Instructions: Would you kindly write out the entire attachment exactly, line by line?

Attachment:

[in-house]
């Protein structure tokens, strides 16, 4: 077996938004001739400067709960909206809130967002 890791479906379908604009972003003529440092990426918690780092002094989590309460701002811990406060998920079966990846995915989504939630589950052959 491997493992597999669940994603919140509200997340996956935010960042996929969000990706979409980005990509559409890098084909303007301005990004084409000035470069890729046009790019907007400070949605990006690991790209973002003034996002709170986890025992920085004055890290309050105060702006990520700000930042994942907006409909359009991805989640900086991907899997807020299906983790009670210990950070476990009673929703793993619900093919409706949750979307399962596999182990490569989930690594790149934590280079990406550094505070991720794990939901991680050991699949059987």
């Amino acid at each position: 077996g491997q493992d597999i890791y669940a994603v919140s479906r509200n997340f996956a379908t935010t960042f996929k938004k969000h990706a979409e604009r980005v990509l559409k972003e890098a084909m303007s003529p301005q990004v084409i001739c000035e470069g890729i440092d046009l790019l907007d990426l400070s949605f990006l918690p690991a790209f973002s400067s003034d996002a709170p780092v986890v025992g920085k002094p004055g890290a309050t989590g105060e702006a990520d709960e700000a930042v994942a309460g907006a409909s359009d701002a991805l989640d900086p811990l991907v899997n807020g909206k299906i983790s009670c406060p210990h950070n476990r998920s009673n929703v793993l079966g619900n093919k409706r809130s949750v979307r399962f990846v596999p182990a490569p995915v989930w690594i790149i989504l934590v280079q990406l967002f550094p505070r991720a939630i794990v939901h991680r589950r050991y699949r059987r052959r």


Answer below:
[in-house]
């Protein structure tokens, strides 16, 4: 077996938004001739400067709960909206809130967002 890791479906379908604009972003003529440092990426918690780092002094989590309460701002811990406060998920079966990846995915989504939630589950052959 491997493992597999669940994603919140509200997340996956935010960042996929969000990706979409980005990509559409890098084909303007301005990004084409000035470069890729046009790019907007400070949605990006690991790209973002003034996002709170986890025992920085004055890290309050105060702006990520700000930042994942907006409909359009991805989640900086991907899997807020299906983790009670210990950070476990009673929703793993619900093919409706949750979307399962596999182990490569989930690594790149934590280079990406550094505070991720794990939901991680050991699949059987």
């Amino acid at each position: 077996g491997q493992d597999i890791y669940a994603v919140s479906r509200n997340f996956a379908t935010t960042f996929k938004k969000h990706a979409e604009r980005v990509l559409k972003e890098a084909m303007s003529p301005q990004v084409i001739c000035e470069g890729i440092d046009l790019l907007d990426l400070s949605f990006l918690p690991a790209f973002s400067s003034d996002a709170p780092v986890v025992g920085k002094p004055g890290a309050t989590g105060e702006a990520d709960e700000a930042v994942a309460g907006a409909s359009d701002a991805l989640d900086p811990l991907v899997n807020g909206k299906i983790s009670c406060p210990h950070n476990r998920s009673n929703v793993l079966g619900n093919k409706r809130s949750v979307r399962f990846v596999p182990a490569p995915v989930w690594i790149i989504l934590v280079q990406l967002f550094p505070r991720a939630i794990v939901h991680r589950r050991y699949r059987r052959r």